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  • Dec 29, 2014
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letters

PUBLISHED : Saturday, 16 July, 2011, 12:00am
UPDATED : Saturday, 16 July, 2011, 12:00am

We must recognise nurses' hard work

Medical services are essential to every city. Nurses, as well as doctors, play a crucial role in ensuring that residents receive proper medical care. So, it is sad to hear that medical workers in Hong Kong work much more than eight hours on most days.

It is hard to imagine that one nurse must sometimes care for up to 20 patients a day. That's why their job satisfaction is very low and some of them turn to private hospitals for better working conditions.

Retaining experienced nurses and training new staff is vital to ensure that high standards are maintained. One of the ways to retain staff is to offer them better pay and conditions, such as increasing their holiday leave.

Lee Mei-ha, Ju Ching Chu Secondary School (Kwai Chung)

Time to stamp out child marriage

The work of Yuki Yip Chun-yu, who won the Universal Declaration of Human Rights 60th Anniversary Poster Design Contest in 2009, highlighted the issue of child marriage.

A survey has shown that 25,000 girls under the age of 18 will be married off every day for the next 10 years if current trends continue.

Child marriage creates many problems for girls, such as separation from family and friends, a lack of freedom to interact with their peers and fewer opportunities for education.

It may also lead to enslavement, commercial exploitation and violence against victims. Child brides are often exposed to serious health risks, such as premature pregnancies, infections and diseases.

Child marriage is closely associated with poverty. Girls living in poor households are almost twice as likely to marry before 18 than those from higher-income families.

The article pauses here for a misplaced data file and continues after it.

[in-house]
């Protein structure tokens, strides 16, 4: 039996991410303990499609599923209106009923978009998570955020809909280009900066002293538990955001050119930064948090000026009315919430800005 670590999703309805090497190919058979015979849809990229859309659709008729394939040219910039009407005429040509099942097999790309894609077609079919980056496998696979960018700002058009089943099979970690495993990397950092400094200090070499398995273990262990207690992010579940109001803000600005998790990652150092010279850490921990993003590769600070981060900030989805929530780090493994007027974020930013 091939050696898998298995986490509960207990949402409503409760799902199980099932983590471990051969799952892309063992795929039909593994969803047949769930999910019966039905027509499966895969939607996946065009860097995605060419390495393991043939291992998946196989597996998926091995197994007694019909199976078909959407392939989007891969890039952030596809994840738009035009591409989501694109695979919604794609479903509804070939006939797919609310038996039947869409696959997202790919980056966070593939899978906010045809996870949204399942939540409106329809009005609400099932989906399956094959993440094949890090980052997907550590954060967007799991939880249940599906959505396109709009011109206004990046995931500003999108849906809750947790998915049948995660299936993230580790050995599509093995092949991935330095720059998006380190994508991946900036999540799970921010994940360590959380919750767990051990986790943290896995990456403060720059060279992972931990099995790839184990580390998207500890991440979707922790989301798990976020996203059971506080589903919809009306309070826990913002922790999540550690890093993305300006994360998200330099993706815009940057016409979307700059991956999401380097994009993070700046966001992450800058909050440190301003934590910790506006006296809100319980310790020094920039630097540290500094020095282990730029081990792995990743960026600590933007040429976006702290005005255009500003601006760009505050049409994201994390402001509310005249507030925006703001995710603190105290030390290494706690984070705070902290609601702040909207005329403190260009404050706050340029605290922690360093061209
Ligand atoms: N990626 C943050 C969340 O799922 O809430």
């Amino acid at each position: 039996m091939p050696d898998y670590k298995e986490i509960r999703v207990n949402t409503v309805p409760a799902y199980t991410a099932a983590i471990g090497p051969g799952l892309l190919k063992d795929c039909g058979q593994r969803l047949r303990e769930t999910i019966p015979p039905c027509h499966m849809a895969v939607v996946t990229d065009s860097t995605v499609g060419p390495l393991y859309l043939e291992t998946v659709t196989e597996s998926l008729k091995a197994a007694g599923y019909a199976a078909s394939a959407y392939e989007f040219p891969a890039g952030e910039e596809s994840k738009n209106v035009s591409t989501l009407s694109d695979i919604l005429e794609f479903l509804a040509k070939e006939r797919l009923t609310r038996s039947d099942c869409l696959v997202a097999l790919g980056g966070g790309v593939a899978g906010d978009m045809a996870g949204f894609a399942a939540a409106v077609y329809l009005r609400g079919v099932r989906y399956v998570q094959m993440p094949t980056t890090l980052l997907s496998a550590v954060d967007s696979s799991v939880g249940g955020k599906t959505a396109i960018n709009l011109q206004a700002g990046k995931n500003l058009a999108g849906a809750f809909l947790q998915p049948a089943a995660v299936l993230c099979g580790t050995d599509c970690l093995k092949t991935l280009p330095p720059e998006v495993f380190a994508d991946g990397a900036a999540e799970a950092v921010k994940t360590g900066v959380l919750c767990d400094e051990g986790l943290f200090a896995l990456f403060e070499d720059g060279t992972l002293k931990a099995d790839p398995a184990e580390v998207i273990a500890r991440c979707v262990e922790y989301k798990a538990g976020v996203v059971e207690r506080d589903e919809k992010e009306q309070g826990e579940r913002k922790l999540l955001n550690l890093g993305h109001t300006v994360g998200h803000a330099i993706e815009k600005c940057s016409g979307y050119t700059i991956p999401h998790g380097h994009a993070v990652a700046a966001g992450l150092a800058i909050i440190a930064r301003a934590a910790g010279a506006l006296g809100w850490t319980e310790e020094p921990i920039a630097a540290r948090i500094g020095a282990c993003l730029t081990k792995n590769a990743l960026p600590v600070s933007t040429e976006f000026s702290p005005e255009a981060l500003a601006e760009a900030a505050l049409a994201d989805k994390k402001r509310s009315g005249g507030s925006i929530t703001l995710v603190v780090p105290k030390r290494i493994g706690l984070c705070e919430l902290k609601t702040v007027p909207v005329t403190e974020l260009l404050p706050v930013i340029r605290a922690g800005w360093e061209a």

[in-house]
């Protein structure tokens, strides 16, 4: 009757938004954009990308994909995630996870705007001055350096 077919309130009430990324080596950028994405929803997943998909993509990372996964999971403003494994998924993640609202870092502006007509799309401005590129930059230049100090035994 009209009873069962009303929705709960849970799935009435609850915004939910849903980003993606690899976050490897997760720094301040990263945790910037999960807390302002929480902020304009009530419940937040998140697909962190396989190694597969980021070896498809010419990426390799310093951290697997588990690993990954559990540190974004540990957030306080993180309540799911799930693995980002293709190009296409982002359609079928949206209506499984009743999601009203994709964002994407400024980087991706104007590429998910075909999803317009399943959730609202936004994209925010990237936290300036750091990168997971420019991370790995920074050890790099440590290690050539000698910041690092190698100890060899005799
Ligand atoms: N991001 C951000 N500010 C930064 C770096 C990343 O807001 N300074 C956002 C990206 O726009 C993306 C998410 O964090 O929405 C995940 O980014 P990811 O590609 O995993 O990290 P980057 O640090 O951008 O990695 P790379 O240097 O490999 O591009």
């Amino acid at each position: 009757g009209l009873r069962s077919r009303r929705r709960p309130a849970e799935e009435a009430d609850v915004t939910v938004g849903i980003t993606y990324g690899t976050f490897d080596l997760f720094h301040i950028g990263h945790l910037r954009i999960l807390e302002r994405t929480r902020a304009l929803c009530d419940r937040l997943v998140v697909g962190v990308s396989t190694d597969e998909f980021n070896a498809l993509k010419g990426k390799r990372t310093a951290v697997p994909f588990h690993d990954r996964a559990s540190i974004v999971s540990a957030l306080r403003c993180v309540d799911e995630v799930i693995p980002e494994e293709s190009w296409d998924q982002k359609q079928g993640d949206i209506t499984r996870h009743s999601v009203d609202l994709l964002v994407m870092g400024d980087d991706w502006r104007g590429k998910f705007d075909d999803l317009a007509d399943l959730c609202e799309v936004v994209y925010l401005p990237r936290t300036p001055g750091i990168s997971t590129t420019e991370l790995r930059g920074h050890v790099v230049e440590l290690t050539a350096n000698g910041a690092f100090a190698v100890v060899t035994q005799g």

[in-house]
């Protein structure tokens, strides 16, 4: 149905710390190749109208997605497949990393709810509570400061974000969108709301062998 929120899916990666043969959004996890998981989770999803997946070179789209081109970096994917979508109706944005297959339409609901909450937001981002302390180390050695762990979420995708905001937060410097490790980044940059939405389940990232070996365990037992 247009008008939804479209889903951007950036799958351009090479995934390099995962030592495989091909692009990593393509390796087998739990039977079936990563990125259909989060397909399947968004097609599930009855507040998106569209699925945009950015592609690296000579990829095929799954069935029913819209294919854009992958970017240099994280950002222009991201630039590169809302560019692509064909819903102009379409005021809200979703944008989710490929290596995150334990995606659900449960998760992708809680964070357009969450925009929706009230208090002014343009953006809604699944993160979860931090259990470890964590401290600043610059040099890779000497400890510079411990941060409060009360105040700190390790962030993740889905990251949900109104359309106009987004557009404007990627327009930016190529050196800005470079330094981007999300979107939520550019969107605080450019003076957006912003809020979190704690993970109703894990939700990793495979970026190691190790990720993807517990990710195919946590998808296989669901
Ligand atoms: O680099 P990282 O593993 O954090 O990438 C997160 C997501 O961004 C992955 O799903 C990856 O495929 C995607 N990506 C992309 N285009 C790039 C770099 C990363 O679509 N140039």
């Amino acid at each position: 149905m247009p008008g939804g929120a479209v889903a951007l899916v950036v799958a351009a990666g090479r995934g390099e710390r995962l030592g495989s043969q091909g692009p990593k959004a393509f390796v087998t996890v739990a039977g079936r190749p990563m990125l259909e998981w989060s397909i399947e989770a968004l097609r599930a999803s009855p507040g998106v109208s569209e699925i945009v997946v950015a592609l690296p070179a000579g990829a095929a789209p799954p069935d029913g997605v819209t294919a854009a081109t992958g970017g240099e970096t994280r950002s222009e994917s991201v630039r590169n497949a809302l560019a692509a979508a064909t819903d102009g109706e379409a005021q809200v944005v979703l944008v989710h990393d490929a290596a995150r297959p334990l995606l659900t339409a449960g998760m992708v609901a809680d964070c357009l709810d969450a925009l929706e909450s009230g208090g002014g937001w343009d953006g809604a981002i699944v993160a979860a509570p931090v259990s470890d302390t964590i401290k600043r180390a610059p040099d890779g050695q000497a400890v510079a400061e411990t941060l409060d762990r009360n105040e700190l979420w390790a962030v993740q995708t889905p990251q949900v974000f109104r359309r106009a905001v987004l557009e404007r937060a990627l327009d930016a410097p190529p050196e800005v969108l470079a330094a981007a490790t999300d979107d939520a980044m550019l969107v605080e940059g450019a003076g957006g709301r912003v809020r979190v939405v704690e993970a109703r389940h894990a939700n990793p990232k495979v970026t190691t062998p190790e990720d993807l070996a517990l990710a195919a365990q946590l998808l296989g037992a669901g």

A strong commitment to poverty reduction is vital in the fight against child marriage. Authorities must ensure that legislation is in place to tackle this problem and help change attitudes about child marriage.

Nicole Li, Fung Kai Liu Man Shek Tong Secondary School

We must tackle discrimination

Discrimination is a serious social issue in Hong Kong. We live in an international city which is home to people from many different countries.

It is high time we took steps to stamp out discrimination. For example, the government should devote greater attention to minority groups and help them integrate into the community. It could provide training programmes to help improve their skills.

We should help all people, irrespective of their ethnic, religious or cultural backgrounds.

Karen Wong, Leung Shek Chee College

Taking a weight off teenagers

I am writing to show my concern about heavy textbooks. Carrying bulky textbooks is not good for teenagers because heavy loads can cause damage to the spine. Students shouldn't suffer from crooked backbones. I think textbook publishers are to blame for this situation.

To increase their profits, the publishers add extra materials and pages, resulting in heavier textbooks which allow them to charge higher prices. I think the additional materials should instead be posted on the internet.

I hope publishers put themselves in students' shoes and design more user-friendly textbooks.

Stella Li Man, The YWCA Hioe Tjo Yoeng College

Curb development to enjoy clean air

In the old days, people could enjoy beautiful views from their homes and had clean air to breathe. Now, these things are in short supply.

Many new buildings have appeared as the city continues to develop rapidly. These structures often block the wind, in what is known as the 'wall effect'.

The 'wall effect' can obstruct the circulation of air throughout the city. Residents may catch diseases more easily, because air doesn't flow properly. This has become a serious problem, and it can have a major impact on the health and happiness of the city's residents.

The government should introduce laws to control the city's development and to prevent the 'wall effect' from becoming even worse.

Mickey Won, Tsuen Wan Public Ho Chuen Yiu Memorial College

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